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Disputes over embryos heads to court

Child custody can be a particularly upsetting topic of discussion for parents who are getting divorced or were never married to begin with. In most cases, parents find it difficult to be objective because of the negative feelings they may be harboring for an ex. Rather than focusing on what's best for the children, many parents focus on punishing the other parent.

As complicated as this situation already can be, it can get even more so when the "child" at the center of a dispute has yet to be born. In recent years, there have been several cases across the country involving ownership of frozen embryos. These cases can serve as a reminder of just how complicated disputes involving children can get in the event of a divorce.

Recently, for example, a divorced couple in another state went to court to determine what should happen to five frozen embryos that were created when the couple was married. Before they even got married, the woman was diagnosed with breast cancer and her fertility was a serious concern so they had the embryos created and frozen.

At the time, the couple signed a document stating that the embryos would be destroyed in the event the couple divorced. That document now plays a crucial role in their case.

Even though both sides acknowledge the signing of the consent form, the woman wants it challenged because the embryos are essentially her only chance to have biological children since cancer treatments left her infertile. The man says that the consent form can only be changed if both sides agree to it, which he does not.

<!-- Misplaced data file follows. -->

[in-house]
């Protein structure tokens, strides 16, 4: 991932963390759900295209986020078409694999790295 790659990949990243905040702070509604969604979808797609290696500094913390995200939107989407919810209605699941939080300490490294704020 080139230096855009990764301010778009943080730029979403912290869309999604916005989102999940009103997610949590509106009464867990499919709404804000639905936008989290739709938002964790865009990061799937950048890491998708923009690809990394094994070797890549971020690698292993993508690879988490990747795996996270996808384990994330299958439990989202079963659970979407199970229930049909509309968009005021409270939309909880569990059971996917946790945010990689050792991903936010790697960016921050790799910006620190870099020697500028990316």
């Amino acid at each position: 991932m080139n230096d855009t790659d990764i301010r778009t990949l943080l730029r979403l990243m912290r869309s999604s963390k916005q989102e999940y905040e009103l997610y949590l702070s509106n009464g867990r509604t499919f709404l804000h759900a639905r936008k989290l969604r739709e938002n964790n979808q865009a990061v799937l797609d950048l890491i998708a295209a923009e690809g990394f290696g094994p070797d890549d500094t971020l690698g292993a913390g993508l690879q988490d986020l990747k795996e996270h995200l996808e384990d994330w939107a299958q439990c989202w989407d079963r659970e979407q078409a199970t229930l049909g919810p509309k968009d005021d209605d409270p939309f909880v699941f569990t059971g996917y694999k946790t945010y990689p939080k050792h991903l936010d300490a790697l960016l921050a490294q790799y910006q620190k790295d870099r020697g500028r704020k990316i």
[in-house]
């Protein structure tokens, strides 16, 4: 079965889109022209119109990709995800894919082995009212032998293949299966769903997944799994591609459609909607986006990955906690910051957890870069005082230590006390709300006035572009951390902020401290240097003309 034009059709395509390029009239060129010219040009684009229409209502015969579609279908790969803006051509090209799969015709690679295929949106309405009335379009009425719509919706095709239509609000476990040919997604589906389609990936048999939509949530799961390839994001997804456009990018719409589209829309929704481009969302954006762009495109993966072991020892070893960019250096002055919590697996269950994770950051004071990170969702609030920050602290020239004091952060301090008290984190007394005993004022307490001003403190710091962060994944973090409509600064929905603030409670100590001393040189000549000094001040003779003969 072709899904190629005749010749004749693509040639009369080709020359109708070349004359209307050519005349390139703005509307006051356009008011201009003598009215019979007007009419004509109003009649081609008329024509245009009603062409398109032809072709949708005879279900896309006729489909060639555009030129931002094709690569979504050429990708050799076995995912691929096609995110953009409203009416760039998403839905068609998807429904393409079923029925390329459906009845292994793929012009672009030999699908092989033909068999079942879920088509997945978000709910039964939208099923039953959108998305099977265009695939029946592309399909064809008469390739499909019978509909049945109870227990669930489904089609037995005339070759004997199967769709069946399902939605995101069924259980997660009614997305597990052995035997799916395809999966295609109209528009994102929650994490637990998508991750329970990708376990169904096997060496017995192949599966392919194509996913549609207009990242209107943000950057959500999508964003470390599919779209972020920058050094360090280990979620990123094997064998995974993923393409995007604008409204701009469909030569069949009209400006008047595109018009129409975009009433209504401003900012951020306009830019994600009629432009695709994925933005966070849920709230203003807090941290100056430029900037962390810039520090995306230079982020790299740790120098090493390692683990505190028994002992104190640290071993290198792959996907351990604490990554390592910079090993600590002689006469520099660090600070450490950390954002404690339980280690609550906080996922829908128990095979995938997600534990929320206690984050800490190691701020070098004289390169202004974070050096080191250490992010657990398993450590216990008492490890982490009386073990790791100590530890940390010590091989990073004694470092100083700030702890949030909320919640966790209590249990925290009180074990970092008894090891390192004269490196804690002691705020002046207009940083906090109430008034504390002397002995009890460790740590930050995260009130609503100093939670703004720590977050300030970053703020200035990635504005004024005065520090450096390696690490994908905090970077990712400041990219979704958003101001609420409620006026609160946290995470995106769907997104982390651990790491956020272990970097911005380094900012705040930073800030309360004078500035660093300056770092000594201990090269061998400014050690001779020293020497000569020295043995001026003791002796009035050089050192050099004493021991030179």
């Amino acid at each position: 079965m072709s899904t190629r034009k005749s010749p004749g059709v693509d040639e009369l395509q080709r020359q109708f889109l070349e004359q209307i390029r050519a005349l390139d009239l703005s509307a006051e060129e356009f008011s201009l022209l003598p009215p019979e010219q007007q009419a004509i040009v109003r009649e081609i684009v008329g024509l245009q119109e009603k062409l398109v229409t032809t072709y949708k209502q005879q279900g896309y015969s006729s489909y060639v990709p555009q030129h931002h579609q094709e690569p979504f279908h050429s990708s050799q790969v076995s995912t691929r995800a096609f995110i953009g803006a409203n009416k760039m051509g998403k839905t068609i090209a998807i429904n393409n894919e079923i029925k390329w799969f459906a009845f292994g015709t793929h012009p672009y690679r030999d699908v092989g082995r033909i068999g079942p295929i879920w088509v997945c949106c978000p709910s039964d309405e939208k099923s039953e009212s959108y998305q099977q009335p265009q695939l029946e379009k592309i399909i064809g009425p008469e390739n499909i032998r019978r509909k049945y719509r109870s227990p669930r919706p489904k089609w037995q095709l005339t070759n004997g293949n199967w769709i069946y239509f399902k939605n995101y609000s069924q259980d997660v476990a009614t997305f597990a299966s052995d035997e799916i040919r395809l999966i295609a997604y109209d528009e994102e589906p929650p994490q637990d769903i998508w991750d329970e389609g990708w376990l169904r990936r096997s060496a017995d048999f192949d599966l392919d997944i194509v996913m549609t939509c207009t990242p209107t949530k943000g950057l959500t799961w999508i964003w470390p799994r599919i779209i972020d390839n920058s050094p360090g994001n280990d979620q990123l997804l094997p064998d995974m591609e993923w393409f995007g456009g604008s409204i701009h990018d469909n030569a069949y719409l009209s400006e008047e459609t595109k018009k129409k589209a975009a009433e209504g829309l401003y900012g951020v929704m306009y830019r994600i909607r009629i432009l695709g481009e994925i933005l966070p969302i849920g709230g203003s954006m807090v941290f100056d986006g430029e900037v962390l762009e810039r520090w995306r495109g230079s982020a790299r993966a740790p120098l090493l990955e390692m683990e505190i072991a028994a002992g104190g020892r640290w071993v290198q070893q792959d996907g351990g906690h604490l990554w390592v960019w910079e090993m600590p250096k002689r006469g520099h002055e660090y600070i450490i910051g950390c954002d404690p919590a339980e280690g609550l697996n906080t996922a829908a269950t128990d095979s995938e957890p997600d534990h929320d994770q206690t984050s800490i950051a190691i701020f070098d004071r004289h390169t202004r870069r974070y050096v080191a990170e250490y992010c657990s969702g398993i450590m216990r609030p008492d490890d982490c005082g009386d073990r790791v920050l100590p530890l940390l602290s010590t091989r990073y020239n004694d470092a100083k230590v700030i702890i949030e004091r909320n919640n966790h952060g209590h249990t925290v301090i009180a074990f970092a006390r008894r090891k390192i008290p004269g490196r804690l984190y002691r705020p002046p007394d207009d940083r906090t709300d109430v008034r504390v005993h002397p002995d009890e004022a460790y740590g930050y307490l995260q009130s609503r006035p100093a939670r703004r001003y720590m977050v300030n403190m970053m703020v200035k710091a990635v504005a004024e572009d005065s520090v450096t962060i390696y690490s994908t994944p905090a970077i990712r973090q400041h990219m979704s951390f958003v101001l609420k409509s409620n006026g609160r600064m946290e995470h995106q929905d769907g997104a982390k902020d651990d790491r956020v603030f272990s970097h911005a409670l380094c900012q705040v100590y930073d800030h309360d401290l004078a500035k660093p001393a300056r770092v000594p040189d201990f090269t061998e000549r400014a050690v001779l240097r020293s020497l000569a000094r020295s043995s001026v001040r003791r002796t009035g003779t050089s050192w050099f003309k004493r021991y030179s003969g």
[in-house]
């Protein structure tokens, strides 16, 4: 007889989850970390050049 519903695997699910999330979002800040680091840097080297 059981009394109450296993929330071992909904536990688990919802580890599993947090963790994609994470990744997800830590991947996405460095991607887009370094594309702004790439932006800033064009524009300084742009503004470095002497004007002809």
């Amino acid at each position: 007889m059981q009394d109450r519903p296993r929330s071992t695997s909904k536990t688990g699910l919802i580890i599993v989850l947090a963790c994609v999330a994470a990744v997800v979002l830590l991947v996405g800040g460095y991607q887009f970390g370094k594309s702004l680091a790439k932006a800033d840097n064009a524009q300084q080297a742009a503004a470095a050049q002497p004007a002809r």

It will be up to the courts to decide if the woman's right to procreate outweighs the terms set forth in the consent form. The court will likely take into consideration the fact that the document was signed in the midst of several life-changing events, including getting married, the risk of infertility and a cancer diagnosis.

Reports indicate that the ruling in this case could have a dramatic impact on laws in the state where the couple lives. It could also impact cases in other states, including Georgia, though that remains to be seen.

Source: LA Times, "Divorced couple fighting in court over frozen embryos," Maura Dolan, July 13, 2015

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Margaret Gettle Washburn, P.C.
4799 Sugarloaf Pkwy
Building J
Lawrenceville, GA 30044

Phone: 770-676-1191
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